Additionally, although the present invention has been described in conjunction with specific embodiments, numerous modifications and alterations are well within the scope of the present invention. For instance, while the preceding examples contemplate a single node or BNG responsible for determining subscriber requests and handling QoS matters, the concepts discussed above are applicable to other systems and network models that utilize distributed or partitioned BNG functionality. In addition, although DSL and an Ethernet DSLAM are described as an example access device, it should be understood that the inventive concepts disclosed herein apply to all forms of Ethernet access where multicast is used. Accordingly, the specification and drawings are to be regarded in an illustrative rather than a restrictive sense.
|Cited Patent||Filing date||Publication date||Applicant||Title|
|US5818842||Jan 20, 1995||Oct 6, 1998||Newbridge Networks Corporation||Transparent interconnector of LANs by an ATM network|
|US5848227||Oct 11, 1995||Dec 8, 1998||International Business Machines Corporation||Method of providing fault tolerance and switch-over distribution in a bridge/router|
|US6055364||Jul 31, 1997||Apr 25, 2000||Cisco Technology, Inc.||Content-based filtering of multicast information|
|US6078590||Jul 14, 1997||Jun 20, 2000||Cisco Technology, Inc.||Hierarchical routing knowledge for multicast packet routing|
|US6188694||Dec 23, 1997||Feb 13, 2001||Cisco Technology, Inc.||Shared spanning tree protocol|
|US6304575||Aug 31, 1998||Oct 16, 2001||Cisco Technology, Inc.||Token ring spanning tree protocol|
|US6424657||Dec 26, 2000||Jul 23, 2002||Verizon Communications Inc.||Traffic queueing for remote terminal DSLAMs|
|US6430621||Dec 29, 1998||Aug 6, 2002||Nortel Networks Limited||System using different tag protocol identifiers to distinguish between multiple virtual local area networks|
|US6484209||Jul 25, 2000||Nov 19, 2002||Nortel Networks Limited||Efficient path based forwarding and multicast forwarding|
|US6519231||Jan 12, 1999||Feb 11, 2003||Nortel Networks Limited||Method and apparatus providing a spanning tree protocol for a data communications network having a multi-link trunk|
|US6611869||Mar 31, 2000||Aug 26, 2003||Networks Associates, Inc.||System and method for providing trustworthy network security concern communication in an active security management environment|
|US6665273||Jan 11, 2000||Dec 16, 2003||Cisco Technology, Inc.||Dynamically adjusting multiprotocol label switching (MPLS) traffic engineering tunnel bandwidth|
|US6667982||Sep 9, 2002||Dec 23, 2003||Sprint Communications Company, L.P.||Broadband telecommunications system interface|
|US6668282||Aug 2, 2000||Dec 23, 2003||International Business Machines Corporation||System and method to monitor and determine if an active IPSec tunnel has become disabled|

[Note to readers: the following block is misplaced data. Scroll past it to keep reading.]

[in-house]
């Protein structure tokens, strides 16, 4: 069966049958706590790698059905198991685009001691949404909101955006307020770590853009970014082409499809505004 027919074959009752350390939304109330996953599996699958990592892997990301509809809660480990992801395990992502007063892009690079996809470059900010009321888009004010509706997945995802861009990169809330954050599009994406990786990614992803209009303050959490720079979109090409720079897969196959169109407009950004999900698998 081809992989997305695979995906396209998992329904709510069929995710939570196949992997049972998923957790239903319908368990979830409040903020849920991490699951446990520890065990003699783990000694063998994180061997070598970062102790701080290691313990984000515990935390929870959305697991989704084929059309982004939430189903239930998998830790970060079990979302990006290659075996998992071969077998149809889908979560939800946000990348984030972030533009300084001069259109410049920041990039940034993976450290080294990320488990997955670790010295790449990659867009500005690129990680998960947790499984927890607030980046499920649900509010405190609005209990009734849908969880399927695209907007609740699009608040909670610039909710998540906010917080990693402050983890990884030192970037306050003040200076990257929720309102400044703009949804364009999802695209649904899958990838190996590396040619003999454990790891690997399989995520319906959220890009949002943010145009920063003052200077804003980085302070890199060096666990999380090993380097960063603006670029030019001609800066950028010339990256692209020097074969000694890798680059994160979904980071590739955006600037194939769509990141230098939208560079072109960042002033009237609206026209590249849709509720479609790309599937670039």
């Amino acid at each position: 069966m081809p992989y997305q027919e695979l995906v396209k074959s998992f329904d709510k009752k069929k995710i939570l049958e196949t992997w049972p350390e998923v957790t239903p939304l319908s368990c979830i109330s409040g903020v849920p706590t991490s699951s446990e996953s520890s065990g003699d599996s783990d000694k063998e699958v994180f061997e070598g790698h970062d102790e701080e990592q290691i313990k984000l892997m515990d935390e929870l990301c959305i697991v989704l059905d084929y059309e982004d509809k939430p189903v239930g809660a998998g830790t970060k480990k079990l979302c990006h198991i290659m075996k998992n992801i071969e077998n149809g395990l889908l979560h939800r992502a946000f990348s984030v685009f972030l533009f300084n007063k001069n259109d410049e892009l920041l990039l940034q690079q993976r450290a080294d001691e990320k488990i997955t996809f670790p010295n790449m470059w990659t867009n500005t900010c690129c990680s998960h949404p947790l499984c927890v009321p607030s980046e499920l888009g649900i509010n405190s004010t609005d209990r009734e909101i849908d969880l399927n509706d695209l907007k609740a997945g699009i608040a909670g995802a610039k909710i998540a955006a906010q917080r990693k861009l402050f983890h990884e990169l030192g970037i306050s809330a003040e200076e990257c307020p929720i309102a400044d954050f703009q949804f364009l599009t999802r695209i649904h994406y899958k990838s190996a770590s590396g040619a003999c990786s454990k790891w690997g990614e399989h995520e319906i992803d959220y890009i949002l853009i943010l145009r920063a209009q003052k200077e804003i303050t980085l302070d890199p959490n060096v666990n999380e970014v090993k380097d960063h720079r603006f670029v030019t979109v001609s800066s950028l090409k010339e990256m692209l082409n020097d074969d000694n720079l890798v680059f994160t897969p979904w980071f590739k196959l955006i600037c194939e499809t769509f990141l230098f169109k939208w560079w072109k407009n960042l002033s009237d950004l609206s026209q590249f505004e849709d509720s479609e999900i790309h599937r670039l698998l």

|US6693878||Oct 15, 1999||Feb 17, 2004||Cisco Technology, Inc.||Technique and apparatus for using node ID as virtual private network (VPN) identifiers|
|US6732189||Mar 20, 2000||May 4, 2004||International Business Machines Corporation||Method and apparatus for fault tolerant tunneling of multicast datagrams|
|US6757286||Aug 1, 2000||Jun 29, 2004||Alcatel||Self-configuring communication network|
|US6763469||Feb 17, 2000||Jul 13, 2004||Telecom Italia S.P.A.||Systems for local network security|
|US6785232||Nov 27, 2000||Aug 31, 2004||Orckit Communications Ltd.||Rate control in transmission of packet data over an ATM network|
|US6785265||Jul 8, 2002||Aug 31, 2004||Sbc Properties, L.P.||Ethernet-based digital subscriber line methods and systems|
|US6789121||Jun 28, 2002||Sep 7, 2004||Nortel Networks Limited||Method of providing a virtual private network service through a shared network, and provider edge device for such network|
|US6798775||Jun 10, 1999||Sep 28, 2004||Cisco Technology, Inc.||Virtual LANs over a DLSw network|
|US6801533||Dec 9, 1999||Oct 5, 2004||Cisco Technology, Inc.||System and method for proxy signaling in a digital subscriber line access multiplexer (DSLAM)|
|US6813268||Dec 16, 1999||Nov 2, 2004||Broadcom Corporation||Stacked network switch configuration|
|US6826698||Sep 15, 2000||Nov 30, 2004||Networks Associates Technology, Inc.||System, method and computer program product for rule based network security policies|
|US6829252||Aug 14, 2000||Dec 7, 2004||3Com Corporation||Digital subscriber line access multiplexer for use with ethernet over VDSL transport facility|
|US6839348||Apr 30, 1999||Jan 4, 2005||Cisco Technology, Inc.||System and method for distributing multicasts in virtual local area networks|
|US6850521||Mar 17, 2000||Feb 1, 2005||Broadcom Corporation||Network switch|
|US6850542||Aug 3, 2001||Feb 1, 2005||Broadcom Corporation||Linked network switch configuration|
|US6852542||Feb 3, 2003||Feb 8, 2005||Spectra Gases, Inc.||Method and system for creating a mercury halide standard for use in testing a mercury analyzer system|
|US6892309||Feb 8, 2002||May 10, 2005||Enterasys Networks, Inc.||Controlling usage of network resources by a user at the user's entry point to a communications network based on an identity of the user|
|US6963573 *||Sep 13, 2000||Nov 8, 2005||Nortel Networks Limited||System, device, and method for receiver access control in a multicast communication system|
|US7009983||Nov 5, 2002||Mar 7, 2006||Enterasys Networks, Inc.||Methods and apparatus for broadcast domain interworking|
|US7113512||Dec 12, 2001||Sep 26, 2006||At&T Corp.||Ethernet-to-ATM interworking technique|
|US7116665||Jun 4, 2002||Oct 3, 2006||Fortinet, Inc.||Methods and systems for a distributed provider edge|